. . . Leaving at dawn, she noted that
their first stop would be at the windmill, for water.
The party had arrived August 13. At a place she called Indian Traders
(Hadleys) she wrote that it was her first chance to write in
her journals and to change into suitable attire for riding horseback,
debating the issue of riding side saddle versus riding astride her
horse. That evening because storm clouds threatened, Alice and Natalie
shared a tent.
. . At Ganado, Arizona, near Hubbell Trading Post (today
a National Historical site), Miss Klauber enjoyed a camp surrounded
by hogans. Pinion and Cedar trees added a sense of life to a seemingly
lifeless landscape of cacti, flint rock and petrified wood. Her group
rusticated in out-doors living with tents serving as dressing rooms.
Native games, mostly races, they observed allowed them to see some
six or seven hundred Navajos and a few Hopis.
. . For Miss Klauber a tug of war was the most exciting,
noting especially a chief on horseback urging on his side so intently
that he saw no one and in the process nearly running me down.
Douglas grabbed her from harms way and held her until the game
was over. She must have accepted an apology from the chief since she
noted his embarrassment, but grinning fondly, a handsome fine
. . The groups reception by the Navajo seemed
favorable. The two must have endeared themselves and been given tribal
names by the natives or by Natalie, for in a dedication in the front
of a copy of Natalies book, the author uses: To Noi-ya-hoi-nim
(Alice Klauber) from the companion of her first visit to the Hopi
people - Tawi-Mana, the Song Woman (Natalie) - Natalie Curtis. August
21st, 1913. Natalie was singing their songs, much to their delight.
Invitation to enter their hogans was a great privilege. Here Interior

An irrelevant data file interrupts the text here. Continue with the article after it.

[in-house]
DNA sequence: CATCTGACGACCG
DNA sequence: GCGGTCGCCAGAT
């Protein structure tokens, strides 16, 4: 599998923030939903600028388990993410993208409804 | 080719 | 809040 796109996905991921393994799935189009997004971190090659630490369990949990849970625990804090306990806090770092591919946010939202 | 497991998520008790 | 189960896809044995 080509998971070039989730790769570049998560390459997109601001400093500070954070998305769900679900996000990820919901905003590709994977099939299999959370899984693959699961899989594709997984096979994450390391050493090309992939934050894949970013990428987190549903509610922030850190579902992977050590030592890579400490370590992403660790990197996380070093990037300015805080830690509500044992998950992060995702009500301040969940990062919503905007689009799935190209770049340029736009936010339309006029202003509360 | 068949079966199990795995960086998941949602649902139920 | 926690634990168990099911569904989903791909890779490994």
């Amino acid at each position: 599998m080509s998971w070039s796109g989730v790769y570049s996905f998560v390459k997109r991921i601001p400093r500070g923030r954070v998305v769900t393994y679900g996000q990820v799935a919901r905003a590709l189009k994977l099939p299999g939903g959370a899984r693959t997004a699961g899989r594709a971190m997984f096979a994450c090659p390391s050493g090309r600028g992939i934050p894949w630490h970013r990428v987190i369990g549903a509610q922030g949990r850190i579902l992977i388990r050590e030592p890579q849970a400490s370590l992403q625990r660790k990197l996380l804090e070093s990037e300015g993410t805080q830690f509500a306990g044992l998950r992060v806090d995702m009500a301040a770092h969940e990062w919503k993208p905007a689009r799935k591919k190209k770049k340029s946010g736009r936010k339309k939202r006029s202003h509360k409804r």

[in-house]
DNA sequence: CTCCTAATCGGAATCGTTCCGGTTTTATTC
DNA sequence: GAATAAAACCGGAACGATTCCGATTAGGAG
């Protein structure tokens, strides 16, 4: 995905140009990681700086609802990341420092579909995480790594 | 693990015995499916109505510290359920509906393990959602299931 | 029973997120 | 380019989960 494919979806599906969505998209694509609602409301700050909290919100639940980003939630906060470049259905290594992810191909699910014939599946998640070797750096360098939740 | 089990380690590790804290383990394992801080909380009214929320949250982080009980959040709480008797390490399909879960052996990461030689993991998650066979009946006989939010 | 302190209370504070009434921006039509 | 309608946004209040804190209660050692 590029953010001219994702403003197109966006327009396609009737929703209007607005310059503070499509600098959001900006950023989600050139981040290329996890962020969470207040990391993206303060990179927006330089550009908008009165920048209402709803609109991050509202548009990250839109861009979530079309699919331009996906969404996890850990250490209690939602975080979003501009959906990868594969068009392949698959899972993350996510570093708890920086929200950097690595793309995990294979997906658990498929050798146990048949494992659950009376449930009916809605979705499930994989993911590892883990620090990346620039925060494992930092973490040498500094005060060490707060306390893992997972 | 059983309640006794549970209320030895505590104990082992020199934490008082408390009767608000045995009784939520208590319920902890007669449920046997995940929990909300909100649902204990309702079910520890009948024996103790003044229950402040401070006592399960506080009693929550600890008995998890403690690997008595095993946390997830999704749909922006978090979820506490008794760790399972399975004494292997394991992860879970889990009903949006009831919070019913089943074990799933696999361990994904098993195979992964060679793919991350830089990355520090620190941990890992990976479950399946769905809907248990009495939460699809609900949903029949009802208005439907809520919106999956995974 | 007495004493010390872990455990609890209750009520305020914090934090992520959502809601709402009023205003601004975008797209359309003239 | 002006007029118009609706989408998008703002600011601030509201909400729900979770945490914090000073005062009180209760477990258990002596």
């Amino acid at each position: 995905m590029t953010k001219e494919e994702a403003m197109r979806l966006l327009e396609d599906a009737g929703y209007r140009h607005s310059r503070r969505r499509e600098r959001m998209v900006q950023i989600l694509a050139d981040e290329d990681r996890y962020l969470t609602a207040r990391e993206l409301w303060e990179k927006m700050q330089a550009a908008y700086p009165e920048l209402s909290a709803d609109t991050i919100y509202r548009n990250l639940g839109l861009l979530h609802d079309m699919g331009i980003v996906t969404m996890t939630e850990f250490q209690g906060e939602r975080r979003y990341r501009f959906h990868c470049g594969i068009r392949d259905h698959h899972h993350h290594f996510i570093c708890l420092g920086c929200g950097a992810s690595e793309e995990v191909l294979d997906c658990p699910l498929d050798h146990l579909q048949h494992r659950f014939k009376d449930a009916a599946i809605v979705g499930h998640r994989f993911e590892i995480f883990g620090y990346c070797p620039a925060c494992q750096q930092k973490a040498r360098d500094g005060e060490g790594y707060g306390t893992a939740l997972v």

culture was of an absorbing interest for Miss Klauber who described
skins, blankets, pots, pans, plenty of children, and dogs.
Personal adornment such as silver buttons and jewelry, also, caught
her attention. Her word description of the face and smile of one woman
was compared to that of Madame Schumann-Heink when she was pleased.
The Wagnerian diva, and San Diego resident from 1910, was among Miss
Klaubers circle of friends and acquaintances.
Miss Klauber and Native American rider at games, possibly the Chief
mentioned in the text, courtesy of the Klauber family.
. . At Hubbells, the group got into a Ford machine
for a thirty-seven mile, hot and dry, ride to Chinle, Arizona (or
Navajo reservation). From here, with Ken Shelley, an Indian from Ft.
Defiance, they drove into Canyon de Chelley (now a National Monument)
and after moonrise they ate. Out door accommodations were
in order and Alice and Natalie spent the night in the moonshade
of a great bluff on a sand heap with a fine slope. Grazing
horses near by and an Indian dog barking at Douglas who walked
across the canyon at mid-night interrupted their sleep.
After a day trip through the canyon and an evening of restless sleep,
they traveled to Keam Canyon (today a Hopi reservation). A cool and
pleasant day soothed tempers by the time they reached Pertes